The Cincinnati connection with O’Day is found in 1912, a year that O’Day found himself a manager in the National League and it was the Reds who gave the arbitrator his first chance at managing O’Day’s greatest accomplishment as a Red is that he was at the helm of the club when they opened the new stadium that was christened “Redland Field” and later renamed Crosley Field.

It was also the Reds who also gave him his first pink slip after the season ended. Back to umpiring went O’Day only to reemerge in 1914 managing the Cubs to their first sub .500 record in 12 seasons. In 1915 he was once again wearing blue and defending his calls to the players he managed the year before.

Amazing! He went from umpire to manager back to umpire. I would say he is the only person to ever do that. I'm sure Earl Weaver's head would explode thinking about this.

MikeThierry
12-06-2012, 02:31 PM
Amazing! He went from umpire to manager back to umpire. I would say he is the only person to ever do that. I'm sure Earl Weaver's head would explode thinking about this.

What the &*^% are you talking! :) (god I love Earl Weaver)

RedsBaron
12-06-2012, 02:46 PM
I don't know if it's HOF worthy. To me, it's like Ken Boyer. Both belong in the Hall of Very Good. I'm just not sure they belong in the Hall of Fame.

Ken Boyer belongs in the Hall of Fame.
I have no problem with the three people who were inducted. With regard to Deacon White, arguably being the best ever catcher in the 19th century probably merits HOF induction.

westofyou
12-06-2012, 02:48 PM
Ken Boyer belongs in the Hall of Fame.
I have no problem with the three people who were inducted. With regard to Deacon White, arguably being the best ever catcher in the 19th century probably merits HOF induction.

This book is fantastic and it's all targeted at 19th century receivers

http://ecx.images-amazon.com/images/I/511xSMk2ArL._BO2,204,203,200_PIsitb-sticker-arrow-click,TopRight,35,-76_AA300_SH20_OU01_.jpg

http://www.amazon.com/Catcher-Behind-Plate-Became-American/dp/1566638704

MikeThierry
12-06-2012, 03:09 PM
Ken Boyer belongs in the Hall of Fame.
I have no problem with the three people who were inducted. With regard to Deacon White, arguably being the best ever catcher in the 19th century probably merits HOF induction.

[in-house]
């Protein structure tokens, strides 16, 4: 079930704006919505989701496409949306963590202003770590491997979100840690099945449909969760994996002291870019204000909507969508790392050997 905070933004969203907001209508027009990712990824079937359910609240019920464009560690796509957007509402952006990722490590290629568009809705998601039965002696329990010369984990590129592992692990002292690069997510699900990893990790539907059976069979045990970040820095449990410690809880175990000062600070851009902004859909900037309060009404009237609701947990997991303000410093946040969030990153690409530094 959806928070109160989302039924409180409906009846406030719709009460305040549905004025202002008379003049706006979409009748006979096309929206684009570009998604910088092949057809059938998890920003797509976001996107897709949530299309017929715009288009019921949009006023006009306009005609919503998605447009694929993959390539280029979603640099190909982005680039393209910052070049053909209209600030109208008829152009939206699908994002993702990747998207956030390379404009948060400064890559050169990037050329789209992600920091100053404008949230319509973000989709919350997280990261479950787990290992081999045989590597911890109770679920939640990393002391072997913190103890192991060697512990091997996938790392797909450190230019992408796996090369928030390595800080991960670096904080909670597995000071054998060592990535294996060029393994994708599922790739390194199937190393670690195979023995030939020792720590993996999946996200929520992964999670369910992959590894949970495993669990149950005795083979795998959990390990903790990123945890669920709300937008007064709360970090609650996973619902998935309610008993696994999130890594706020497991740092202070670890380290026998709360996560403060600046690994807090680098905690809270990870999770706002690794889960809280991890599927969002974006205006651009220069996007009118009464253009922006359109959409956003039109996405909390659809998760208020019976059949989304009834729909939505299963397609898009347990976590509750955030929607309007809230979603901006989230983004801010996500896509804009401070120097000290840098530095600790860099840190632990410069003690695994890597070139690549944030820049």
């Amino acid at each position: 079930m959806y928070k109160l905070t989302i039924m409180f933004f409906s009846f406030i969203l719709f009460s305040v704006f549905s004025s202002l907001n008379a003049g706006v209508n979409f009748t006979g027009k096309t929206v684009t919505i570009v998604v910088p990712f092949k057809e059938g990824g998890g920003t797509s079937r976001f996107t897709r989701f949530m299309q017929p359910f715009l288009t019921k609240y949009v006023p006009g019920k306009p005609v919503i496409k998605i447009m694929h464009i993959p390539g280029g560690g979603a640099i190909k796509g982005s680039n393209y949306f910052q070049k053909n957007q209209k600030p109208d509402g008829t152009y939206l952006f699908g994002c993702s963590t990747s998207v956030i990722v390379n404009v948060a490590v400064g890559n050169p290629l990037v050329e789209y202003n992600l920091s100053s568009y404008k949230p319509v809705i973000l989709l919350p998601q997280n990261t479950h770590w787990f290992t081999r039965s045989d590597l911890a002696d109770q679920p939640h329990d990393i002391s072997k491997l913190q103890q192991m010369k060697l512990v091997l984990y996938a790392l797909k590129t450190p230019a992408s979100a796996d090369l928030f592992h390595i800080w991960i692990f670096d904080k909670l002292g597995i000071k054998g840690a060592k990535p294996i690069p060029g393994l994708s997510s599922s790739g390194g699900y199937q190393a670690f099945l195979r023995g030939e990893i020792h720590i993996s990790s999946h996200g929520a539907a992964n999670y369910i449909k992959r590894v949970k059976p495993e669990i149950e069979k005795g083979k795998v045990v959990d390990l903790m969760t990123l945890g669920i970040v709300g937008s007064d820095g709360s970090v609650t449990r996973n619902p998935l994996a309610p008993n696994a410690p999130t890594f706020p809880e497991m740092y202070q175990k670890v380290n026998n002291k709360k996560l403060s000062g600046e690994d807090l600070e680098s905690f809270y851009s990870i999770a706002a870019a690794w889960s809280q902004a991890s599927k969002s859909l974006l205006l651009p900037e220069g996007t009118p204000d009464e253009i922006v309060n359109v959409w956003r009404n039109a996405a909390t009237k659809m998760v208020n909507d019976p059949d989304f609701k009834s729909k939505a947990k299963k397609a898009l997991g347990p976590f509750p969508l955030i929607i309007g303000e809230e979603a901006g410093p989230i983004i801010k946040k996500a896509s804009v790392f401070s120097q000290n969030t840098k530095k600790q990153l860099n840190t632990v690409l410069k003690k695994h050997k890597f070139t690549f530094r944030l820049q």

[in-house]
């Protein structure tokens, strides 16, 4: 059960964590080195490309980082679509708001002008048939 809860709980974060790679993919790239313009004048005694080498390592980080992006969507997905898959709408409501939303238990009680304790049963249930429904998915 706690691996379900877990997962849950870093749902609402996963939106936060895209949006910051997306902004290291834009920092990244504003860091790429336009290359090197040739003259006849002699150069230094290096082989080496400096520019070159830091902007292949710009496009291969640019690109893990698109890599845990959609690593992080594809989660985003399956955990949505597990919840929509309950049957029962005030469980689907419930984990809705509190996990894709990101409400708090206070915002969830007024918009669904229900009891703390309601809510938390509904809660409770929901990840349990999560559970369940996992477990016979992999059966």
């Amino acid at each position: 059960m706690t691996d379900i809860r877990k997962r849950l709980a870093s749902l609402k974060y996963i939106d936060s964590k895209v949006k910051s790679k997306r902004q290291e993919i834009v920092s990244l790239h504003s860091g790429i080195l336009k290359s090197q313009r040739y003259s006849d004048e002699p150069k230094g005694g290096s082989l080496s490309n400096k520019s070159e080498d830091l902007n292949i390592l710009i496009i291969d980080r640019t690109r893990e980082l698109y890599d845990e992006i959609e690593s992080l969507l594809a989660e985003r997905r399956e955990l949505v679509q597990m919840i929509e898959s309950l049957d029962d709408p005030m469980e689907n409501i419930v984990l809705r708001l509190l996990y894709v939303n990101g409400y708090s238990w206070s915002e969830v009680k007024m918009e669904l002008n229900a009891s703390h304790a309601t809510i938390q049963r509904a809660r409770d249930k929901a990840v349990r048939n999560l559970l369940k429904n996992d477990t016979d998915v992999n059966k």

I think he's borderline and that's coming from a guy that appreciates what Ken Boyer in his era. I think the one thing that needs to be more stressed with him is how great he was at defense. He won 9 gold gloves, 8 of which he won in consecutive years. What really hurts him, in my eyes anyway, is how he fell off the cliff later on in his career. After age 33, he was below league average. For 9 years though he was about as consistent of a player as you would find in that era.

MikeThierry
12-06-2012, 03:11 PM
I didn't realize how dominant Deacon White was in his era. His OPS+ of 127 is brilliant for a catcher. He should be in the HOF. By no means am I saying Deacon White was better than Bench because he wasn't but Bench had a career OPS+ of 126.

westofyou
12-06-2012, 03:17 PM
I didn't realize how dominant Deacon White was in his era. His OPS+ of 127 is brilliant for a catcher. He should be in the HOF. By no means am I saying Deacon White was better than Bench because he wasn't but Bench had a career OPS+ of 126.

OPS plus might not be the best way to gauge players from that era IMO, the mound was constantly undergoing changes, there was no foul strike rule, in 88 walks counted as hits... just too much noise in there to lean solely on that stat

MikeThierry
12-06-2012, 03:31 PM
OPS plus might not be the best way to gauge players from that era IMO, the mound was constantly undergoing changes, there was no foul strike rule, in 88 walks counted as hits... just too much noise in there to lean solely on that stat

It's not perfect but I think it's the best way to compare what a player did in their era compared to the rest of the competition. That isn't to say that an ERA+ of 127 is the same in 1910 as it was in 1975 or 2007. Just like WAR, to me it's an attempt to explain performance. It isn't the end all though.

Deacon White's OPS+ of 127 at least tells us he was a dominant player compared to the rest of the players in his area. It's especially great for a catcher.

powersackers
07-28-2013, 12:05 PM
I tried to find out but coudn't...

What cap/team will White be wearing in his induction plaque?

powersackers
07-28-2013, 12:13 PM
Decon's Brother Will was a long time SP for the Redlegs. He is 16th on the all-time MLB ERA list, just ahead of Mariano Rivera, and light years ahead of the next closest active MLBer Clayton Kershaw.

http://www.baseball-reference.com/players/w/whitewi01.shtml